DALLAS — The hotel sector was hit especially hard by the pandemic. With social distancing requirements and travel restrictions relaxing, the hospitality industry can finally plan for new product, according to David Cain, VP of HALL Structured Finance (HSF). GlobeSt.com reached out to Cain to discuss what’s next for hospitality construction financing, including the asset types and locations most favored by lenders.
“Today, we are more optimistic that hospitality will return more quickly than projected,” he said. “Conventional wisdom says that it will take about three years, so until 2023-2024, to get back to 2019 pre-COVID levels, but I could see it returning in the next 1.5 or 2 years.”
The Mortgage Bankers Association (MBA) also offers optimism on that front: fourth quarter 2020 hotel originations catapulted 411% compared to the prior quarter. But construction financing is a different beast. Cain maintains that institutional money will be the slowest to return to the hospitality market, as it will take a few years for insurance companies and investment funds to get satisfactory operational performance numbers for them to lend on hotel projects and assets again.
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He notes that private lenders like HSF can answer this challenge with a nimbler approach and creative financing options. Time is also on their side.
“Many hotels are about 18 to 24-month builds so by the time the hotel begins ramping up operations in its first year, the hospitality market should be close to returning to the demand levels we saw in 2019,” Cain said. “The long construction timeline just gives more runway for the hospitality market to return to the growing levels we saw pre-COVID.”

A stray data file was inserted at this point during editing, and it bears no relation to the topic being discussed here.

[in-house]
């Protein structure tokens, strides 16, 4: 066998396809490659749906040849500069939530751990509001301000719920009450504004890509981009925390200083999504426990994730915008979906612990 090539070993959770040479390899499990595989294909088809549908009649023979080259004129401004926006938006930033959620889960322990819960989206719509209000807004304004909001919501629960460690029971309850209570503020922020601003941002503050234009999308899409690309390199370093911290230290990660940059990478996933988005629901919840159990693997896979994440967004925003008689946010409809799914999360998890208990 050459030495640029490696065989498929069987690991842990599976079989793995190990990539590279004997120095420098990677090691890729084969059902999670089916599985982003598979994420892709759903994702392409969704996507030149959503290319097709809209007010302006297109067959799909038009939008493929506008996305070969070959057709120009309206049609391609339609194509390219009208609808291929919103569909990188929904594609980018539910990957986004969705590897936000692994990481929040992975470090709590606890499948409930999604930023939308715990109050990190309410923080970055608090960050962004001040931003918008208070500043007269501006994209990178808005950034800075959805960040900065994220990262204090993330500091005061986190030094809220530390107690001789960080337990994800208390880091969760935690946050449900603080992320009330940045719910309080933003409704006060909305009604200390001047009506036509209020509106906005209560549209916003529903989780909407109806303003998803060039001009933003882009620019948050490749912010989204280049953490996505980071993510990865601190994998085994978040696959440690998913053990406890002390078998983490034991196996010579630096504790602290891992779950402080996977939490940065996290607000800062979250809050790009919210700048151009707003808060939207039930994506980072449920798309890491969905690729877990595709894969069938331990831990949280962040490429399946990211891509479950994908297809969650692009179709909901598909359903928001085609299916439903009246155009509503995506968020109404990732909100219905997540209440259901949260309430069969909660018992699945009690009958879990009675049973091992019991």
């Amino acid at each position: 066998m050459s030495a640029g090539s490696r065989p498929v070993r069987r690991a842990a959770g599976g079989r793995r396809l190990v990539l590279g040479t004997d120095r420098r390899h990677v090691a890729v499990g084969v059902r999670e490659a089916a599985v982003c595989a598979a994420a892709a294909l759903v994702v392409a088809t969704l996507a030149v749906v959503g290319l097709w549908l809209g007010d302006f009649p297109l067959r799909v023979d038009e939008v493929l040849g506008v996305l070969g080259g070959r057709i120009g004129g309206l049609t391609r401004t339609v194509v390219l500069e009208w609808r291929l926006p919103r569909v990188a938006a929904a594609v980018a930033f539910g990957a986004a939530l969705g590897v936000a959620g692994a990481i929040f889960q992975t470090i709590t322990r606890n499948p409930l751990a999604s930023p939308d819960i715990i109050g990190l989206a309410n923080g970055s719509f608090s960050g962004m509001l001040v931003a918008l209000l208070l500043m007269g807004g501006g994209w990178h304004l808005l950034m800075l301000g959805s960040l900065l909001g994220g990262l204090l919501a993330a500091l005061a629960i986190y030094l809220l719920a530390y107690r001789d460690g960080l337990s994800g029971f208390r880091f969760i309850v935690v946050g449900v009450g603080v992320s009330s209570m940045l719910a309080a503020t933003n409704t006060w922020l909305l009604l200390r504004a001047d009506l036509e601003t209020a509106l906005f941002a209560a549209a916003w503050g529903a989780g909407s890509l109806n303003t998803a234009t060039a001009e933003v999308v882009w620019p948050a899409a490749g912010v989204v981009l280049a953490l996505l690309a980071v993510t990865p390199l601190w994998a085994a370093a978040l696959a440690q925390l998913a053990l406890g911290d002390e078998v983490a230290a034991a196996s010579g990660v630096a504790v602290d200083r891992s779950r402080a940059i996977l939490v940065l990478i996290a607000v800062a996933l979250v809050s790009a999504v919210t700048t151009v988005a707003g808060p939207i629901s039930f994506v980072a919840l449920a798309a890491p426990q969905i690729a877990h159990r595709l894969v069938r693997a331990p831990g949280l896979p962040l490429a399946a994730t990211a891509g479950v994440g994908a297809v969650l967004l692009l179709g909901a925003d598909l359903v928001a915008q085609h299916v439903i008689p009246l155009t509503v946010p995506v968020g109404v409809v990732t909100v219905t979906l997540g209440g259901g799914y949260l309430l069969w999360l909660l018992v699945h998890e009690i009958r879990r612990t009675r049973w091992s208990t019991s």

Setting the MBA’s originations report aside, there may be a disconnect between the product that indicates a recovering sector and the ones construction lenders favor. Due to pandemic uncertainty, capital is shying away from asset types catering to group business.
“We’re seeing the most growth and lender interest in hotels that are less dependent on corporate or group business travel, such as extended-stay and limited and select-service hotels,” Cain said. “I think there’s been some reticence from lenders out there for urban core, full-service hotels that rely on group and conference business.”
Hotels in tertiary markets accessible by car versus airplane are also getting greater capital considerations, as are projects in states with less stringent COVID-19 guidelines such as Florida and Texas, but that could change with the continued vaccine rollout. Destination-type hotels are moving up HSF’s target construction financing list.
“Hotel construction is really our bread and butter,” Cain added. “It’s going to take some time to get there, but the hospitality sector is trending in the right direction and we are already seeing improvement.”